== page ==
PARIS • France has signalled a "breakthrough" at 46-nation talks in Paris paving the way for a highly anticipated climate rescue pact to be inked in December.
Ministers and top officials at an informal gathering on Tuesday reached consensus on several issues that have frustrated the official negotiations for years, France's top climate negotiator Laurence Tubiana told journalists.
Crucially, they concurred there should be a regular, five-yearly review, once the agreement kicks in, of the collective effort to curb planet-warming greenhouse gases.
"This is a breakthrough," said Professor Tubiana. "That was not ob-vious to get."
The political signal emerging from the Paris talks will now filter down and, hopefully, ease the jo2b of rank-and-file negotiators for the 195 countries crafting a historic global agreement.
NEED TO DO MORE
Today, with the agreement we see taking shape, we are still above 2 deg C, and, probably, three.
MR FRANCOIS HOLLANDE, French President
The Paris talks were not part of the official negotiations and fewer than a quarter of countries were directly represented.
But all the world's top greenhouse gas emitters, apart from Russia, were represented, as were recognised negotiating blocs.
Foreign Minister Tony de Brum from the Marshall Islands, one of the small island states that are at the highest risk of climate change- induced sea level rise, welcomed the progress.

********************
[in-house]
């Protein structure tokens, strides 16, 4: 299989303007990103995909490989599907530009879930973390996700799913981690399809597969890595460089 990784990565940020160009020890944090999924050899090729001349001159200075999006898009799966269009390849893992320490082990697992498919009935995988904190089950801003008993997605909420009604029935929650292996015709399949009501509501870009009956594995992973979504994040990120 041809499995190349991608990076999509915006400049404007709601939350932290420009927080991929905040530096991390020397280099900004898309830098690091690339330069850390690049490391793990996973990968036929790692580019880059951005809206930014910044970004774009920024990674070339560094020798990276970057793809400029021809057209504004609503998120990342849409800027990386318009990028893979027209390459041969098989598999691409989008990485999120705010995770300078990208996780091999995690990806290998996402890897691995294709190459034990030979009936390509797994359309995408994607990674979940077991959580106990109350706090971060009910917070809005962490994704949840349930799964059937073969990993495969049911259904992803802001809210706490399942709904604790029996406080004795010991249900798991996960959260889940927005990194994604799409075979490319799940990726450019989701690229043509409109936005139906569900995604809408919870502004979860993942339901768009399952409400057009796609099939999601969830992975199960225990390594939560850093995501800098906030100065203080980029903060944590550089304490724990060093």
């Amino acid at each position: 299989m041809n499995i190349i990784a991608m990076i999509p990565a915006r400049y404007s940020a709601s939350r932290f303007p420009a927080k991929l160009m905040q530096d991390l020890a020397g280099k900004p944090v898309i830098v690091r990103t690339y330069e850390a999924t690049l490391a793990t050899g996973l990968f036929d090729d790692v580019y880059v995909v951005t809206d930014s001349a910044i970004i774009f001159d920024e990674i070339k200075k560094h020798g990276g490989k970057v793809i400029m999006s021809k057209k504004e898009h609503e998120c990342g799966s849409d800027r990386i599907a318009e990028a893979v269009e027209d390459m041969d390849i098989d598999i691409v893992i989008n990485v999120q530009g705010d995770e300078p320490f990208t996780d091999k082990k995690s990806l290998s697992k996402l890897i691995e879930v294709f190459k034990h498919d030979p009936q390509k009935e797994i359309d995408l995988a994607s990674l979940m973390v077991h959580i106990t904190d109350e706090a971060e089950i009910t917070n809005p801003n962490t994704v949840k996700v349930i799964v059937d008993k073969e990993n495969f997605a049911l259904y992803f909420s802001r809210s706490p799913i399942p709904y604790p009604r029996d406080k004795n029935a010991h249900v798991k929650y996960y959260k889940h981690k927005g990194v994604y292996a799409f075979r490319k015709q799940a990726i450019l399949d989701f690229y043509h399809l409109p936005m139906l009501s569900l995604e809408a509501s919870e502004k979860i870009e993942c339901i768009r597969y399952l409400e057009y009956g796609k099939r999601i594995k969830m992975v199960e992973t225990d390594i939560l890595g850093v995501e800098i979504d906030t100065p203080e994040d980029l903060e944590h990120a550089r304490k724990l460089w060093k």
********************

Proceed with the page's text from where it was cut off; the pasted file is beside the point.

He said: "The French initiative to engage ministers early and often is a clever one. It's a move that will help to ensure success in Paris."
The pact is to be finalised at a United Nations conference in Paris later this year. Its goal will be to limit average global warming to 2 deg C over pre-Industrial Revolution levels. It will be supported by a roster of voluntary national pledges.
But scientists said those already submitted indicate that the world will badly miss the 2 deg C target, which is considered the threshold for disastrous impacts.
France's President Francois Hollande, speaking at a separate Summit of Conscience for the Climate in Paris on Tuesday, insisted an ambitious agreement "must be found". He said: "Today, with the agreement we see taking shape, we are still above 2 deg C, and, probably, three."
But a viable deal would mean "forsaking the use of 80 per cent of fossil-based energy resources to which we still have easy access", he added.